Most of us have multiple types of chargers to complement our devices. That’s because many products, such as Apple phones and edit Surface computers, are connected with wires that use unique connectors.
Soon that may no longer be the case.
This month, the European Union announced a mandate requiring all new wearable devices, such as smartphones, earbuds, and wireless keyboards, to use a regular charger by 2024. Two years later, the same rules will apply to new laptops.
While the law will be enforced across Europe, it could affect consumers worldwide. That’s because it will likely be costly for tech companies to make products with different charging technologies only for European countries.
The legislation, which regulators say will reduce e-waste, targets Apple, whose iPhones, iPads, and Macs use various charging technologies. Apple, which declined to comment, sent a letter to the European Commission in November objecting to the mandate, arguing it would stifle the introduction of new charging technologies. Terence Zakka, a spokesperson for the commission, said the legislation could be updated quickly to ensure it keeps pace with the latest technology.
Long story short, no matter where you live, most devices you buy in the coming years will likely include a charging port known as USB-C. The shift could be a frustrating transition for many, and perhaps most acute for iPhone customers who have been collecting wires and accessories using Apple’s proprietary Lightning connector since its introduction a decade ago. Those products will become impractical to use once the mandate goes into effect and people start buying new products that don’t have Lightning connections.
So it helps to prepare for this transition to avoid waste. Here’s what you can do.
Futureproof your charging setup
Let’s talk about USB-C first. That oval connector works with many modern Android phones and laptops. It’s not the same as Apple’s flat rectangular Lightning connector or the bulky USB rectangular connector, an older technology called USB-A.
European law requires all devices to use USB-C by 2026. We need to plan accordingly to include that connector in the products we use to charge our devices, including power blocks and wires.
When purchasing a power brick wired to your computer or phone, get one with an oval USB-C port. This allows it to accept a USB-C power cable, which can be plugged into your future phone or computer.
Many Android phones and computers already use USB-C power cables, so keep buying them if necessary. But let’s say you’re using Apple phones, which use the Lightning connector. If your wired Lightning charger for your iPhone breaks, buying a replacement cable is still a good idea, as those wires are relatively inexpensive. High-quality third-party Lightning cables cost as little as $15. The safest bet is to buy a Lightning cable with a USB-C connector on the other end to ensure it plugs into your next laptop or power supply. -stone.
Another option is to go wireless, says John Bumstead, the owner of RDKL Incorporated, a company that sells refurbished Apple hardware. Most modern smartphones, including iPhones and Samsung Galaxy phones, work with a newer wireless charging technology known as magnetic induction, which uses an electrical current to generate a magnetic field and create a voltage that powers your device without a wire needing to be inserted.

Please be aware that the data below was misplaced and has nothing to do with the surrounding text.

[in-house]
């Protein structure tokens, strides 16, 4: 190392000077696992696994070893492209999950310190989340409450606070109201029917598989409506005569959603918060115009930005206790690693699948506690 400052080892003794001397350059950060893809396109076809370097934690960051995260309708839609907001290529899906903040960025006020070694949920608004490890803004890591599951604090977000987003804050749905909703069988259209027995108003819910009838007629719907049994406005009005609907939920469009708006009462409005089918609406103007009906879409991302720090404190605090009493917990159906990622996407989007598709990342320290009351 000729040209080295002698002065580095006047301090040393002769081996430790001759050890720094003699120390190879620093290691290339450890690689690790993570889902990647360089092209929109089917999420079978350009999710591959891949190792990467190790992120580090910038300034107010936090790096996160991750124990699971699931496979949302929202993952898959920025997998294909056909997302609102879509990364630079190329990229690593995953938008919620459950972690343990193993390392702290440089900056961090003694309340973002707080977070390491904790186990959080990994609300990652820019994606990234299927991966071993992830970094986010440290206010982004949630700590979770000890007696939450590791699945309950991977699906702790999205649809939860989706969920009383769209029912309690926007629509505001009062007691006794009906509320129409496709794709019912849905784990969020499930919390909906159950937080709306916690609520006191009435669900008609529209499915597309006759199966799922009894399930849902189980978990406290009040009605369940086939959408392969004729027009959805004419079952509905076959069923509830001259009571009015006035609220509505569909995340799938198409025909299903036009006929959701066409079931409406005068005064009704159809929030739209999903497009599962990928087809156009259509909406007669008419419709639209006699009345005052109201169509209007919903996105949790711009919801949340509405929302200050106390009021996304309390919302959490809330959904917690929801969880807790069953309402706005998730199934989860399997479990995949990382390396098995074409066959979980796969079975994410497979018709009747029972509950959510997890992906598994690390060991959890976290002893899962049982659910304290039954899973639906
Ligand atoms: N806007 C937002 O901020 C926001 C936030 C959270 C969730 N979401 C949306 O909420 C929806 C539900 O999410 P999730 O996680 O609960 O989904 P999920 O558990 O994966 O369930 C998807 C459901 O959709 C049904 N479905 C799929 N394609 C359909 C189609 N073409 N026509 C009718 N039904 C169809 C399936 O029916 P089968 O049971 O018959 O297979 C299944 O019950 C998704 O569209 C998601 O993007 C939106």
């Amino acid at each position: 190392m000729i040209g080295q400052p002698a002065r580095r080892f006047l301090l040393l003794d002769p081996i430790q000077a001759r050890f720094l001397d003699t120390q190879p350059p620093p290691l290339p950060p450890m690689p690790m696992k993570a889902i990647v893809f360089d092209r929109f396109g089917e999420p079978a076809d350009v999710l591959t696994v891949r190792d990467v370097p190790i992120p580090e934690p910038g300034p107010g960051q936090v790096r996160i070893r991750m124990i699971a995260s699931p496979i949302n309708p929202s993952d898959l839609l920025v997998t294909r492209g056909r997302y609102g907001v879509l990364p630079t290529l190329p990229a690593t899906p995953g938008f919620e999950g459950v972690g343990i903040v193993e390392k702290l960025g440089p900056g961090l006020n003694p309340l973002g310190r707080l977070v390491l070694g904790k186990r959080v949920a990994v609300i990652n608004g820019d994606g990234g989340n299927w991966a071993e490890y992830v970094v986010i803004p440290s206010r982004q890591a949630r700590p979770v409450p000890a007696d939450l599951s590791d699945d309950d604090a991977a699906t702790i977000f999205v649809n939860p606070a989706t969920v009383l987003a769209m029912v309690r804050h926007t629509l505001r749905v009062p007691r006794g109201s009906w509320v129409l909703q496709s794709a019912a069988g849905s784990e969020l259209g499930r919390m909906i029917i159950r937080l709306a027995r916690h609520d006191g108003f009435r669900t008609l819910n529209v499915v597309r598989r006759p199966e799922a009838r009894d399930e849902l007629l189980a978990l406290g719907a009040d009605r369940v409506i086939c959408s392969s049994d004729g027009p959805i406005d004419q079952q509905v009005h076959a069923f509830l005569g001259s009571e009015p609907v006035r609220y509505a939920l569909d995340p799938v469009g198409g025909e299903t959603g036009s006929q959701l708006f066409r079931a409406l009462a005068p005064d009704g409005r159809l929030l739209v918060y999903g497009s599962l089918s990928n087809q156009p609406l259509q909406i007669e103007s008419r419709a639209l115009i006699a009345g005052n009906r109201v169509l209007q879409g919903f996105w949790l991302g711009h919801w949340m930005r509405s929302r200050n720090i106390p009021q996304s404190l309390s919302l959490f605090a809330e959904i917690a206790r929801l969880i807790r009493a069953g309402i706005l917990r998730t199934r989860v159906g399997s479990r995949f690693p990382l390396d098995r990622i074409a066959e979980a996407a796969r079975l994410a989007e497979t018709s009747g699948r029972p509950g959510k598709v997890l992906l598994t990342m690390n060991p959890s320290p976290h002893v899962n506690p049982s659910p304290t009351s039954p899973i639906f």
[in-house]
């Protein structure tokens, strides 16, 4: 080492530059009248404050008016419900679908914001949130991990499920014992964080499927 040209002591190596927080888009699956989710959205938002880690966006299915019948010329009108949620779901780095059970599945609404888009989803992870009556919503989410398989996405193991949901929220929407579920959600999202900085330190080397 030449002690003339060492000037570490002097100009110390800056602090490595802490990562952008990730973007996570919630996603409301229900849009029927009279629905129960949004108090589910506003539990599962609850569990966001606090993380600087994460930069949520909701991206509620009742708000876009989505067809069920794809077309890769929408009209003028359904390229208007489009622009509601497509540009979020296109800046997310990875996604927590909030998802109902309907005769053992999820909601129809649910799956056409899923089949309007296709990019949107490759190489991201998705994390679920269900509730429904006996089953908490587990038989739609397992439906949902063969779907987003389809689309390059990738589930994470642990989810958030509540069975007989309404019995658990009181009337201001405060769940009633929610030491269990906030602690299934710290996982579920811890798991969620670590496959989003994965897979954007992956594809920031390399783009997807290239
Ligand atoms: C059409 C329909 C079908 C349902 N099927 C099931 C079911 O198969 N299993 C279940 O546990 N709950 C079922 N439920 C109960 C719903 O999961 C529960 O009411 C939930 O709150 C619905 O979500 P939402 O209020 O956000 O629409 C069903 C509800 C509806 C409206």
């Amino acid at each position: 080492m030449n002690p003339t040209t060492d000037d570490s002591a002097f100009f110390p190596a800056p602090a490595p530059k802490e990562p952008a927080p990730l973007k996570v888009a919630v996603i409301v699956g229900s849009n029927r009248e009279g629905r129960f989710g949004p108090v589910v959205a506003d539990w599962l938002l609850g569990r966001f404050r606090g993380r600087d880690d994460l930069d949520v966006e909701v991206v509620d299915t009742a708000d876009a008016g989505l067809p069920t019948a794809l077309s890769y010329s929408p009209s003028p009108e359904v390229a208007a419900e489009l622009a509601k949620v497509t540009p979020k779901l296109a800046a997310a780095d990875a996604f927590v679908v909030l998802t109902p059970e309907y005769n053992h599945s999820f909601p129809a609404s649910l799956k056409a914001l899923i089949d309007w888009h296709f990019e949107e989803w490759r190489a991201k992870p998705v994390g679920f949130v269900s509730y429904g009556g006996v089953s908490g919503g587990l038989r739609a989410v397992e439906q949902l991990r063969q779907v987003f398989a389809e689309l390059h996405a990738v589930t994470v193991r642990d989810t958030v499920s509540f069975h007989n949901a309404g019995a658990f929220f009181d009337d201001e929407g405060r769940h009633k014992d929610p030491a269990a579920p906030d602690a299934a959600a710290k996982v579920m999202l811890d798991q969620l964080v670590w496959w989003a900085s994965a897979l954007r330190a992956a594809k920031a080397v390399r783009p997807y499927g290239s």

Wireless chargers come in many shapes and forms, including mats and docks. Since they don’t need to be plugged into a port on your phone, now is a good time to consider wireless chargers.
Avoid Expensive Lightning Accessories
A trickier problem involves buying accessories such as keyboards and mice, Mr. Bumstead said. Some new products include Lightning ports, such as Apple’s $200 Magic Keyboard or the $150 Magic Trackpad.
It would be wise to wait a few years for future versions of those products, Mr. Bumstead said. Once the USB-C mandate comes into effect, carrying a USB-C cable for your phone and computer and a Lightning cable for your keyboard or mouse will be a hassle. It is more convenient to have one line that charges everything. That is the whole point of European law.
But if everything uses the same type of connector in a few years, that doesn’t mean you should throw away your devices that use proprietary connections. One option to make them more user-friendly is to buy an adapter, such as a dongle that allows a Lightning connector to accept a USB-C link, Mr. Bumstead said. That way, if you only have one device with a Lightning connector, you can use the dongle to connect that device with a USB-C cable.
Dongles are an inelegant solution, however, as they are small and easy to lose, so don’t buy accessories with their connectors. Instead, opt for the ones that come with USB-C ports.
What it comes down to:
With some premeditation, this transition won’t be that bad. USB-C is a solid technology that allows devices to be topped up quickly. And because so many products already use a USB-C connector, most of us already have many of these cables, said Jeff Ravencraft, the president of the USB Implementers Forum, a standards organization that partners with companies like Apple, HP, and edit to develop USB devices—developing ports. Technology.
“This train has already left the station,” Mr. Ravencraft said. He added that USB-C is designed to have a longer lifespan, meaning it should still be useful by 2026 when the law goes into full effect.